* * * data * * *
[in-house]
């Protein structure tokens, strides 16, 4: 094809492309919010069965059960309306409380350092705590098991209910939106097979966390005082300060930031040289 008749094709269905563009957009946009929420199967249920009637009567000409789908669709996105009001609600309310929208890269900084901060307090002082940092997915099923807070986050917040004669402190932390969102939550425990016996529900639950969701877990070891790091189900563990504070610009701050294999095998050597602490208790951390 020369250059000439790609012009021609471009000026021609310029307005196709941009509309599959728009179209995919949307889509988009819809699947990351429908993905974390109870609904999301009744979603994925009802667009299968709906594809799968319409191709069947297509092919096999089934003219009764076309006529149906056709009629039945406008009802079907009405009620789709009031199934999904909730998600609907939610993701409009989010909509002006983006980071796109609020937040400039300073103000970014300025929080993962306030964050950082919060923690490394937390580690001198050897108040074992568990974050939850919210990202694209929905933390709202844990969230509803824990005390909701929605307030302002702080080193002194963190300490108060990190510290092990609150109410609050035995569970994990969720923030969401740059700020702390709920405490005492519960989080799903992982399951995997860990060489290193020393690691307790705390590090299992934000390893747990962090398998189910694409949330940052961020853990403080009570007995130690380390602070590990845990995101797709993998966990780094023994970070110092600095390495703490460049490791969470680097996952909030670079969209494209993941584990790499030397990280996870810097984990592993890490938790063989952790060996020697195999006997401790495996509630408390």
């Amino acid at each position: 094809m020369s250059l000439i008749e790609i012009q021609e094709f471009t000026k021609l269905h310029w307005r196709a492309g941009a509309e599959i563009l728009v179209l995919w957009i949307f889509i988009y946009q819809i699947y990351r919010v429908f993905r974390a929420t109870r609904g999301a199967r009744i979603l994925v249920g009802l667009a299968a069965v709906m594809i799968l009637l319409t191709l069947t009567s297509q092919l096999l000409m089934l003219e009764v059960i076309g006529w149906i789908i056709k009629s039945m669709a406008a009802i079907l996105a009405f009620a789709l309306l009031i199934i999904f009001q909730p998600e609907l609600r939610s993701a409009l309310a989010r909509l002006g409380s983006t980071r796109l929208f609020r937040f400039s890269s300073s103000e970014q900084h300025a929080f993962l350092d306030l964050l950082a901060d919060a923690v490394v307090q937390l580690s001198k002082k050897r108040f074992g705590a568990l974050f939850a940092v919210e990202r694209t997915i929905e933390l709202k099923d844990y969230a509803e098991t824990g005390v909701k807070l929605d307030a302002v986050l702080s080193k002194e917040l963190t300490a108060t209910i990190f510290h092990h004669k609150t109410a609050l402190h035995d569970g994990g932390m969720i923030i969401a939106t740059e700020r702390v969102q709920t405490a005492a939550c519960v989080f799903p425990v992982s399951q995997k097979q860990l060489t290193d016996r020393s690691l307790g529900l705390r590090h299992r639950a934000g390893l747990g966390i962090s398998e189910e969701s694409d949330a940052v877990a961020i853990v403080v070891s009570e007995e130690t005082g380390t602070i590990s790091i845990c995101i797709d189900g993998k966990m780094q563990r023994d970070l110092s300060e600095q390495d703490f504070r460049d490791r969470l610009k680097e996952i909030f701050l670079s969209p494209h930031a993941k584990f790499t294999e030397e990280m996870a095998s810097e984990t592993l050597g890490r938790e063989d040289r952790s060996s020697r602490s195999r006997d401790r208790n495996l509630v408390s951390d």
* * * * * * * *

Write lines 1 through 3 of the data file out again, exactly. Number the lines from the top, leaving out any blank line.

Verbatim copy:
[in-house]
């Protein structure tokens, strides 16, 4: 094809492309919010069965059960309306409380350092705590098991209910939106097979966390005082300060930031040289 008749094709269905563009957009946009929420199967249920009637009567000409789908669709996105009001609600309310929208890269900084901060307090002082940092997915099923807070986050917040004669402190932390969102939550425990016996529900639950969701877990070891790091189900563990504070610009701050294999095998050597602490208790951390 020369250059000439790609012009021609471009000026021609310029307005196709941009509309599959728009179209995919949307889509988009819809699947990351429908993905974390109870609904999301009744979603994925009802667009299968709906594809799968319409191709069947297509092919096999089934003219009764076309006529149906056709009629039945406008009802079907009405009620789709009031199934999904909730998600609907939610993701409009989010909509002006983006980071796109609020937040400039300073103000970014300025929080993962306030964050950082919060923690490394937390580690001198050897108040074992568990974050939850919210990202694209929905933390709202844990969230509803824990005390909701929605307030302002702080080193002194963190300490108060990190510290092990609150109410609050035995569970994990969720923030969401740059700020702390709920405490005492519960989080799903992982399951995997860990060489290193020393690691307790705390590090299992934000390893747990962090398998189910694409949330940052961020853990403080009570007995130690380390602070590990845990995101797709993998966990780094023994970070110092600095390495703490460049490791969470680097996952909030670079969209494209993941584990790499030397990280996870810097984990592993890490938790063989952790060996020697195999006997401790495996509630408390």
């Amino acid at each position: 094809m020369s250059l000439i008749e790609i012009q021609e094709f471009t000026k021609l269905h310029w307005r196709a492309g941009a509309e599959i563009l728009v179209l995919w957009i949307f889509i988009y946009q819809i699947y990351r919010v429908f993905r974390a929420t109870r609904g999301a199967r009744i979603l994925v249920g009802l667009a299968a069965v709906m594809i799968l009637l319409t191709l069947t009567s297509q092919l096999l000409m089934l003219e009764v059960i076309g006529w149906i789908i056709k009629s039945m669709a406008a009802i079907l996105a009405f009620a789709l309306l009031i199934i999904f009001q909730p998600e609907l609600r939610s993701a409009l309310a989010r909509l002006g409380s983006t980071r796109l929208f609020r937040f400039s890269s300073s103000e970014q900084h300025a929080f993962l350092d306030l964050l950082a901060d919060a923690v490394v307090q937390l580690s001198k002082k050897r108040f074992g705590a568990l974050f939850a940092v919210e990202r694209t997915i929905e933390l709202k099923d844990y969230a509803e098991t824990g005390v909701k807070l929605d307030a302002v986050l702080s080193k002194e917040l963190t300490a108060t209910i990190f510290h092990h004669k609150t109410a609050l402190h035995d569970g994990g932390m969720i923030i969401a939106t740059e700020r702390v969102q709920t405490a005492a939550c519960v989080f799903p425990v992982s399951q995997k097979q860990l060489t290193d016996r020393s690691l307790g529900l705390r590090h299992r639950a934000g390893l747990g966390i962090s398998e189910e969701s694409d949330a940052v877990a961020i853990v403080v070891s009570e007995e130690t005082g380390t602070i590990s790091i845990c995101i797709d189900g993998k966990m780094q563990r023994d970070l110092s300060e600095q390495d703490f504070r460049d490791r969470l610009k680097e996952i909030f701050l670079s969209p494209h930031a993941k584990f790499t294999e030397e990280m996870a095998s810097e984990t592993l050597g890490r938790e063989d040289r952790s060996s020697r602490s195999r006997d401790r208790n495996l509630v408390s951390d």